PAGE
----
*Two Gulf Wars were ignited by Iraq’s imperialistic aggression against Kuwait (Palestinian neutral).

*The 1980-1988 Iraq-Iran War reflected the inherent religious and geo-strategic conflict between the two countries (Palestinian neutral).

*The 1979-1989 civil and global war in Afghanistan is still simmering (Palestinian neutral).

*The 1979-1983 civil war in the oil rich Qatif and al-Hasa Shiite-majority regions in Saudi Arabia (Palestinian neutral).

*The 1978/79 toppling of the Shah – the US’ policeman in the Gulf – and the rise of Iran’s Ayatollahs, now the lead threat to regional and global sanity (Palestinian neutral).

*The 1979 war between South and North Yemen (Palestinian neutral).

*The 1958 Iraqi revolution, which terminated the rule of the Hashemite monarchy and elevated to power a despotic, terroristic, military regime (Palestinian neutral).

*The 1952 Egyptian revolution, which toppled the monarchy and ushered in a military regime (Palestinian neutral).

*Etc.

Thus, while conventional Western wisdom assumes that the Palestinian issue is a crown-jewel of Arab policy-making, and a core cause of Middle East turbulence, Middle East reality documents the non-centrality of the Palestinian issue and the negative role played by Palestinians in the intra-Arab context.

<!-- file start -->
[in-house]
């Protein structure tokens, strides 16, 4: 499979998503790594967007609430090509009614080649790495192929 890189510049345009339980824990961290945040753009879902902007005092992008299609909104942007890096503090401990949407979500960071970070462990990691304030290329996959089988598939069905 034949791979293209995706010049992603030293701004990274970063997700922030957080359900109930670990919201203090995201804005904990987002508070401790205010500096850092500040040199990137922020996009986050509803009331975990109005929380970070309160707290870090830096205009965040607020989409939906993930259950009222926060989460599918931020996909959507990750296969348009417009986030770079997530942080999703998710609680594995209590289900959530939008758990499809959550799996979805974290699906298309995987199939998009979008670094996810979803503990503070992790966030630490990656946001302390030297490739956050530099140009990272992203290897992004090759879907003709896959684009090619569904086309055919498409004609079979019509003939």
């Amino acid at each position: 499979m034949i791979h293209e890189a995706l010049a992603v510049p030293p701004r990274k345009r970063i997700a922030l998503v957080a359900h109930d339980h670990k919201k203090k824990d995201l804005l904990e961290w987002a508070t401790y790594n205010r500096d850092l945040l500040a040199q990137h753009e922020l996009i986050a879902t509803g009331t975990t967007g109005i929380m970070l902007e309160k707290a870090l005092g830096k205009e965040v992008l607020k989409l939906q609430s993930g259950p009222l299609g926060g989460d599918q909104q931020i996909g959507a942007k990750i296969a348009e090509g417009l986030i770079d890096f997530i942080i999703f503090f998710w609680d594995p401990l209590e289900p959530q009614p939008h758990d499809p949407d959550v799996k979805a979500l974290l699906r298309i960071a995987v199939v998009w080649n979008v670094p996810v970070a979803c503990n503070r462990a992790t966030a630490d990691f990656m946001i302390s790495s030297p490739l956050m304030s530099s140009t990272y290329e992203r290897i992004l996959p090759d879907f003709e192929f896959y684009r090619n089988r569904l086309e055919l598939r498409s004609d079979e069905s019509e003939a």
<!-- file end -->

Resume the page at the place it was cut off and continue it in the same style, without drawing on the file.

Moreover, while conventional Western wisdom presumes that the proposed Palestinian state would advance the cause of regional stability and peace, Middle East reality documents the potential destabilizing impact of a Palestinian state, exacerbating threats to every pro-US Arab regime and undermining vital US interests.

Please join us for uplifting, well-documented Webinars on:


The 400-Year-Old Roots of the US-Israel Kinship
Do you know that the American support for an independent Jewish State preceded the 1948 independence of Israel and the 1776 independence of the USA?
May 7, 11AM EST/ 6PM Israel time

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The Palestinian Issue – Arab Talk vs. Arab Walk

Is it a core cause of Middle East turbulence, a crown-jewel of Arab policy-making, the crux of the Arab-Israeli conflict?

May 12, 11AM EST/ 6PM Israel time
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The Arab Demographic Time Bomb – Myth vs. Reality

Is Israel’s Jewish majority in jeopardy? You may be surprised…